Design thinking helped to shape Buick’s 2010 LaCrosse, it seems.
Seung-il (Sean) Lo, lead designer at GM’s Global Brand Strategy Studio in Warren, Mich. says the idea was to make the brand relevant to American consumers again-especially to young drivers. Buick’s prestige has gradually faded as other autos claimed greater market share. (In the first half of 2009, the top five best selling cars were: the Ford F-series, Toyota Camry, Chevrolet Silverado, Honda Accord, and Toyota Corolla.)
Lo, who has worked at GM for nine years, graduated from Korea’s Hongik University in 1995 and the Art Center College of Design in Pasadena, Calif. in 1999, both highly regarded design schools. He fell in love with sketching cars as a kid, but says (in the tone of a design thinker) that his role at GM now has more to do with strategy than aesthetics.
Today, most of Buick’s consumers are over 40 years old, but Lo, 39, wants to attract young professionals. The new LaCrosse was designed by teams not only in the U.S. but also China, now Buick’s biggest market, by far. In the first ten months of 2009, Buick sales in China jumped by 52% to 352,950 units. Sales in North America are only one-third this volume.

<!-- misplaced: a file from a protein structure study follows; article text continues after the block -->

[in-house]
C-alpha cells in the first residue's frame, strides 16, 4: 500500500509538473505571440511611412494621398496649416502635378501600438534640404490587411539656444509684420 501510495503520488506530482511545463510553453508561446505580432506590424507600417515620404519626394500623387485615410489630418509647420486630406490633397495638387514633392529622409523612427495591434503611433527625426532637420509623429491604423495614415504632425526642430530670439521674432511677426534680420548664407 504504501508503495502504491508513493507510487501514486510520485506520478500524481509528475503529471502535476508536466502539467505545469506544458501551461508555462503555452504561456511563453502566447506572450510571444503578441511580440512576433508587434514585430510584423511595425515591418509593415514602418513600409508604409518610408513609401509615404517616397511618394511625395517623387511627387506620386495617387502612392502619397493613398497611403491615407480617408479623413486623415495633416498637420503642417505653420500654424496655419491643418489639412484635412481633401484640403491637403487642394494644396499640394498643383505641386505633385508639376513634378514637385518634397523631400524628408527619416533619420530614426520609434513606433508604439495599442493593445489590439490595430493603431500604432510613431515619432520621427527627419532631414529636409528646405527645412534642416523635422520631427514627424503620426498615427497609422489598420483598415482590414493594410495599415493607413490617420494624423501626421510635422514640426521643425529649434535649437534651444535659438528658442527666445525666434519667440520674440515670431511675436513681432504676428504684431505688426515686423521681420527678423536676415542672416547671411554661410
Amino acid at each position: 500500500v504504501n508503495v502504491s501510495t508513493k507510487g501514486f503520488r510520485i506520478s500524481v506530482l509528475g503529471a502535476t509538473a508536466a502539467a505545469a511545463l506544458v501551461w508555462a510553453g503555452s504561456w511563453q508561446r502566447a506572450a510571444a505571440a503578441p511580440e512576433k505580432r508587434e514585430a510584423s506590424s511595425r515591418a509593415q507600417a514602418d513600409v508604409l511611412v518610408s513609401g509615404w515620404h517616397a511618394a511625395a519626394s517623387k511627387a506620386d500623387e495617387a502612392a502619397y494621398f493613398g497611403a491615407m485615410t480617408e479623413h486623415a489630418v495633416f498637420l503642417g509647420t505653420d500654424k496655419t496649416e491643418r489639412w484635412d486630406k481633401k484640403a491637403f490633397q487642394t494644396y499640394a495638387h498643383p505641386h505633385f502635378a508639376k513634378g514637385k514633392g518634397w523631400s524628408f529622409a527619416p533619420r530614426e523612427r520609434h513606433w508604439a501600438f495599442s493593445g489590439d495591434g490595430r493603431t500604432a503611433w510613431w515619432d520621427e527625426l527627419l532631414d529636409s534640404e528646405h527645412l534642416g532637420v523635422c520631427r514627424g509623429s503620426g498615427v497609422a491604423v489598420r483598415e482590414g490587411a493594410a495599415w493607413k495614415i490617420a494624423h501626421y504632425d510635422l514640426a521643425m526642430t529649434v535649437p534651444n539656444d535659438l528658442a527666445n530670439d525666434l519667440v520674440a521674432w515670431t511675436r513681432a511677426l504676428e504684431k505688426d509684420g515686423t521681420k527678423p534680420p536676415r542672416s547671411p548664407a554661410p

The design teams' user-centered approach, involving focus groups in both countries, resulted in a $27,000 luxury sedan that doesn’t look much like a conventional Buick at all. They preserved some of Buick's signature elements such as the waterfall grille and portholes, but reviewers flatteringly compare it to a Lexus. It has ice blue ambient lighting—inspired by jade—and is equipped with satellite radio, OnStar emergency and security service and other eye-catching technology. The six cylinder vehicle gets about 27 miles per gallon on the highway and 18 mpg in the city.
Lo says the company faces an uphill battle, but he is committed to understanding consumers' needs to rejuvenate the brand. “Americans like a comeback story,” he says.